The longer the exciton takes to reach the reaction centre, the more energy it loses before ATP is produced and the efficiency of energy capture falls off dramatically, so being able to study excitons' movement using very short laser pulses may help us to drastically improve the efficiency of similar processes occurring in a solar panel.
"One of the best models we have for capturing photon energy is the chloroplast, and the secret to its relatively good efficiency"
With just the slight issue that chloroplasts don't have relatively good efficiency at all. The absolute highest efficiency estimate for biological photosynthesis is about 6%. Depending on what plant you look at and exactly how you define efficiency (ie. just the actual photo capture reaction or the whole process surrounding it), it can be as low as 0.1%. Meanwhile standard commercially available photovoltaic cells are generally in the region of 15-20%, while various research cells have reached nearly 50%. That doesn't mean there's nothing that we can learn from biological processes, but the idea that they're some amazing model we should seek to replicate is just nonsense; as far as efficiency is concerned we're at least an order of magnitude ahead already.
Re-engineering chlorophyll could make for algae that produces biofuel faster/cheaper. Who needs photocells? I want my internal combustion engines to continue running inexpensively!
More to the point, it should be possible to produce food better/faster with a given amount of sunlight than we can manage now. Feed the world with bioengineering, and then on to Mars!
So now I've pissed off both the anti-carbon and the anti-GMO crowd. Life is good :-)
Jake, you could GM more efficient chlorophyll, in fact it has already been done but you're never going to be able to grow biofuels in a carbon netural or carbon negative way on a scale needed to replace fossiel fuels. We don't really need bioengineering to feed the world. We have the technology to do that already and more techonology is coming along (such as hydroponics, vertical farms, on lad aquaculutre etc) to do it even better. It's our economic model that is the root of so many of our problems.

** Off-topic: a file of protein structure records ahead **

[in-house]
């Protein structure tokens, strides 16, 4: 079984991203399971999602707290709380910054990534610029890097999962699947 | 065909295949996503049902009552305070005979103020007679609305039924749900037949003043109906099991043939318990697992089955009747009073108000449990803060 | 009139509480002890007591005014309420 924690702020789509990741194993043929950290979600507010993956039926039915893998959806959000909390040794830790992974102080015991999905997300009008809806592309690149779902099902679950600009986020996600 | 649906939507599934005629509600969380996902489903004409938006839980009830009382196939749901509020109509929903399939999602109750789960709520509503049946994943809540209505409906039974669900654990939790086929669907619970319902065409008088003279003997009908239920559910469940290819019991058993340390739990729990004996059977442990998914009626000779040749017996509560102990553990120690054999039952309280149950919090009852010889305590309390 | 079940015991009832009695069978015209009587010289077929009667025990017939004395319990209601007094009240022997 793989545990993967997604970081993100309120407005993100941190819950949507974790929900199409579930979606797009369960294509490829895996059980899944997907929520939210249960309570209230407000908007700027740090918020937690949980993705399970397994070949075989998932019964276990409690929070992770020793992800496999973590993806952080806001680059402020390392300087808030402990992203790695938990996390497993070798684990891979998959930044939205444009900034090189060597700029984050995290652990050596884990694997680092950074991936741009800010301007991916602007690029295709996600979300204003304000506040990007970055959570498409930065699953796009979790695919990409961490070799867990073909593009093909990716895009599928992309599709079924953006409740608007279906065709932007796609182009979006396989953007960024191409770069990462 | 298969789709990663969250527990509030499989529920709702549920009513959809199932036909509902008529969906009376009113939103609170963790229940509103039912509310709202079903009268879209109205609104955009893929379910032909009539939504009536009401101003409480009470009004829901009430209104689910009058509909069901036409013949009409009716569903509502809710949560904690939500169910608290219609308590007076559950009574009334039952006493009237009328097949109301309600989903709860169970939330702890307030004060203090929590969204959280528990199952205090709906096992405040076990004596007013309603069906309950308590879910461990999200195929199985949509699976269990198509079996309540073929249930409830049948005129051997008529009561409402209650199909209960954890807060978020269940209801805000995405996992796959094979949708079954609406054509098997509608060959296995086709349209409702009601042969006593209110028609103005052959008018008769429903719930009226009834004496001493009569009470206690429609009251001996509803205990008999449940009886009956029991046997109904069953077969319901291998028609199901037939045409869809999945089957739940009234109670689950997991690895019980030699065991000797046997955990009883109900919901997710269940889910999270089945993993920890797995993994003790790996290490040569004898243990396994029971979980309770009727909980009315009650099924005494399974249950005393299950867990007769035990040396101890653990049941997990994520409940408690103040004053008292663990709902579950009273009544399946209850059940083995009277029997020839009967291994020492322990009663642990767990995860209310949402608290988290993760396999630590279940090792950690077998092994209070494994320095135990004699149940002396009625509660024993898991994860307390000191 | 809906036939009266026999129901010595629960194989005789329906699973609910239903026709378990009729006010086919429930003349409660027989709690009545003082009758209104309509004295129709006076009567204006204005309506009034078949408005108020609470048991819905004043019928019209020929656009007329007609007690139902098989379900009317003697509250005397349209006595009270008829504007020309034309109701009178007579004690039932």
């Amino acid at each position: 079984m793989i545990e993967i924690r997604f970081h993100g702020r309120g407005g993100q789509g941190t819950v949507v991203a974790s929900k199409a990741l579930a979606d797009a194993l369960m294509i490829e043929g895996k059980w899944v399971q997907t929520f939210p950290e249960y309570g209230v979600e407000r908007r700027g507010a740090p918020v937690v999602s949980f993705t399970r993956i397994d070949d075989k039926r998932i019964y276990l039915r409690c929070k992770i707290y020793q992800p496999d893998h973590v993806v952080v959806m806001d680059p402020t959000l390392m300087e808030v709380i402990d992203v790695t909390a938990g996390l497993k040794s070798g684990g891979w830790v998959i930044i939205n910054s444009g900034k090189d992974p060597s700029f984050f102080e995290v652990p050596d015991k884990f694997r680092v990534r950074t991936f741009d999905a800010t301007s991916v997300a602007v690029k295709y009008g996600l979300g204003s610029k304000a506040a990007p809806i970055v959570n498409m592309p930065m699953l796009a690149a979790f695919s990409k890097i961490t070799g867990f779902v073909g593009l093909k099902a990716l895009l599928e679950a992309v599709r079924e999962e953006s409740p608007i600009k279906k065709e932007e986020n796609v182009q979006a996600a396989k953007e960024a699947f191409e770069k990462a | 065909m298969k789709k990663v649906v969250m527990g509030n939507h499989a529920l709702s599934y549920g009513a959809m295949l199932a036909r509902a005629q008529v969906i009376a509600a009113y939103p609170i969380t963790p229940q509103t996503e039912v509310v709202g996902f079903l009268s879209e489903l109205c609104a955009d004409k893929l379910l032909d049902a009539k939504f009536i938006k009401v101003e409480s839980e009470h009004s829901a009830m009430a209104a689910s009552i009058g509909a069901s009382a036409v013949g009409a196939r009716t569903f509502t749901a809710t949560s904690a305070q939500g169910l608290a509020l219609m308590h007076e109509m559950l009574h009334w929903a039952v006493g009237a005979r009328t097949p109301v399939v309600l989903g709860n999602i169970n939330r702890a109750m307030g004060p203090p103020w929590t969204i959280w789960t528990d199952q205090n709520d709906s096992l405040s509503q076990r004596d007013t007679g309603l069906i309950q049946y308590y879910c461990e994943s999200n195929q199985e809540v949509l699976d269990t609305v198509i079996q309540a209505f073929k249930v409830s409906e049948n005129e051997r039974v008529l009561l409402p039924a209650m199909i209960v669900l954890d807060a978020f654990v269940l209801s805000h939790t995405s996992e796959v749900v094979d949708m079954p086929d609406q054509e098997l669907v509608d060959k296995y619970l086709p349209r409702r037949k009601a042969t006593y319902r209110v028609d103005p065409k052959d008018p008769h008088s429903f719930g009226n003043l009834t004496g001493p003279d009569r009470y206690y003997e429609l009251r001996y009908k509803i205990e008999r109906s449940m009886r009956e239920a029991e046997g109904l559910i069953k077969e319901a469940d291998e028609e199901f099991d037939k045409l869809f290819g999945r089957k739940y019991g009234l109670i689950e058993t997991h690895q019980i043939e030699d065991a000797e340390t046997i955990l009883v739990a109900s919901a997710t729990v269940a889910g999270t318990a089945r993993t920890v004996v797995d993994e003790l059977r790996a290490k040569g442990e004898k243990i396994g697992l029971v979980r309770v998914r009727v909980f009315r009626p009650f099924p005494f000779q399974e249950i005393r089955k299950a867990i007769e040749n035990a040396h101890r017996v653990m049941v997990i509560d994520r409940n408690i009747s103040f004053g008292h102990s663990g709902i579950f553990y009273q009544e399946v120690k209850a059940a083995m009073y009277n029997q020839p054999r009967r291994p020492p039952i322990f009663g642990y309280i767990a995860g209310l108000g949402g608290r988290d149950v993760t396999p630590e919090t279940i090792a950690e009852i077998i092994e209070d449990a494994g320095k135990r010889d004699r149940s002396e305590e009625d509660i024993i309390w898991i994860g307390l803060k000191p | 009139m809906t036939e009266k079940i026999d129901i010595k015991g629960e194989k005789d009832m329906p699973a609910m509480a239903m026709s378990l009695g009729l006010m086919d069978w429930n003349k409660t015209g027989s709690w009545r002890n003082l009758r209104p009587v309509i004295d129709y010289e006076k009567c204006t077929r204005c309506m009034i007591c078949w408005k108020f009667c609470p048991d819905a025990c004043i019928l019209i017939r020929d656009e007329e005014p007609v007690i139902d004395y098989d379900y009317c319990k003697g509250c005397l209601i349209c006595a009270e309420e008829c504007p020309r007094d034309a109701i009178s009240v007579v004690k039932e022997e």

Does any of all this have an application that could be put towards terra-forming? i.e. such as gas converters to clean up the air balance a bit (co2-> o2 for example, extracting the carbon in solid form).
Having said that, The Earth is a pretty big engine, so doing something on a scale that is relevant is most likely out of our reach until the human race faces extinction unless it does something.
" It's our economic model that is the root of so many of our problems."
I'm more of the opinion that it's overpopulation. Fewer people = less of a problem feeding them or providing them with other forms of energy. Don't mention that to business people or governments though - they don't care about the long-term or the welfare of individuals.
.......come here for the IT, stay for the postgrad physics/chemistry/biology/astronomy/mathematics/accountancy/aerodynamics/comedy discourse.
Seriously, I am amazed that The Gruniad or similar has never done a deal to include El Reg stories and comments say 12 hours after they're posted here, the quality of the writing and level of understanding of the assorted subject matters is excellent. Of course the Headlines editor is just jam on the bun.
Keep up the good work.
That is (potentially) a quite phenomenal degree of control over a chemical reaction.
Of course doing it to individual molecules, instead of what would normally be a cloud of them, is going to almost equally difficult.
So very high order boffinry.
"Of course doing it to individual molecules, instead of what would normally be a cloud of them, is going to almost equally difficult."
Amazon'll be offering it next week then.
The chemistry of things (TM) What's not to fear?